talized on a Belgian geriatric unit. Professionals with ex-
pertise in geriatrics but practicing on different sites were
involved. Similar to previous research,
9
this study proceed-
ed in two phases. First, the MAI was translated into French
and piloted by a clinical pharmacist on 10 patients. Fol-
lowing discussions with another clinical pharmacist and a
geriatrician, clarications were introduced in the instruc-
tions. Second, interrater reliability between a clinical phar-
macist (AS) and a geriatrician (CD) was checked, using 113
drugs prescribed to 16 patients at discharge (69% female,
mean age 79.6, mean number of prescribed drugs on ad-
mission 6.2). The raters used an abstracted patient chart
compounded by the clinical pharmacist (using data from
the medical record and patient interview and from contact
with the general practitioner or the community pharmacist
if needed). Both raters performed the evaluations inde-
pendently and then met to compare their ratings. Discrep-
ancies were discussed, and raters were allowed to change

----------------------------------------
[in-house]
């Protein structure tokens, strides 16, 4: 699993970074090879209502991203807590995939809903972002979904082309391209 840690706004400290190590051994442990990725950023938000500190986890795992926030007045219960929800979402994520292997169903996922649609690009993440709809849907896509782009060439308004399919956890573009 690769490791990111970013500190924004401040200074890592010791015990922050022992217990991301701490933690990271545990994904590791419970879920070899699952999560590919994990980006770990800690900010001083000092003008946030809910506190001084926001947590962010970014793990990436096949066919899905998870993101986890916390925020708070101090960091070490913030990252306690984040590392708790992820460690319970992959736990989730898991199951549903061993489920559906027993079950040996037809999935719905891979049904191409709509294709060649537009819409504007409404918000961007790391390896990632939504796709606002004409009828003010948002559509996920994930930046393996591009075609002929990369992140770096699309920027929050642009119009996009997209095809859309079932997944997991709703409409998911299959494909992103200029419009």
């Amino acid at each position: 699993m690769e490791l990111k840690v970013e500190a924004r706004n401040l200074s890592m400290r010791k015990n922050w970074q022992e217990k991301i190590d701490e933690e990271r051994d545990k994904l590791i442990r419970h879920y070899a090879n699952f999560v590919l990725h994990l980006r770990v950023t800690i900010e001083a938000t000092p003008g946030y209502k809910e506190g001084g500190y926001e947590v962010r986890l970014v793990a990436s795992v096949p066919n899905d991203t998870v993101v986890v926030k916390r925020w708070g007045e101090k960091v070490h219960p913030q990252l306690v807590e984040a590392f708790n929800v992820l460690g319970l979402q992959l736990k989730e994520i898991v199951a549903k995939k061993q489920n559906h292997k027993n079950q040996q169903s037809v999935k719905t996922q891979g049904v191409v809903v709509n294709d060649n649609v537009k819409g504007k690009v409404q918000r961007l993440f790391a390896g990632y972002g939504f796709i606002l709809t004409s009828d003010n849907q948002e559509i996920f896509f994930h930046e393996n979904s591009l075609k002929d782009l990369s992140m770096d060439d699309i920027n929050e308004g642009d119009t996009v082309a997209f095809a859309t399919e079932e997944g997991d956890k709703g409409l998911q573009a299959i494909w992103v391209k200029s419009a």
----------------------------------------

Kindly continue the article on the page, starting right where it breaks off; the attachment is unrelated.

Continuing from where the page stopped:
their ratings to reach a consensus. Table 1 summarizes the
results of agreement before and after discussion. Overall
agreement was good and improved after discussion. Agree-
ment on interactions was unsatisfactory before discussion
between raters. Insufcient or unclear instructions in the
MAI were found to be an important source of discrepancies.
Based on this and on previous similar experience,
810
the
following suggestions that might enhance the validity and
reliability of the instrument are made.
General suggestions:
Add examples of appropriate, moderately appropriate,
and inappropriate prescribing that are relevant to the
geriatric population.
Dene moderately appropriate for all criteria.
Consider how compliance could be accounted for, for ex-
ample with regard to choice (e.g., is the choice appro-
priate in a patient unwilling to take his or her medicines)
or to practical directions (e.g., evidence that the pa-
tient does not take the medication).
Suggestions specific to individual criteria:
Indication:
Add instruction that global status should be taken
into account (e.g., vitamin D in a patient with pre-
vious fractures but in palliative care is not always a
valid indication).
Choice: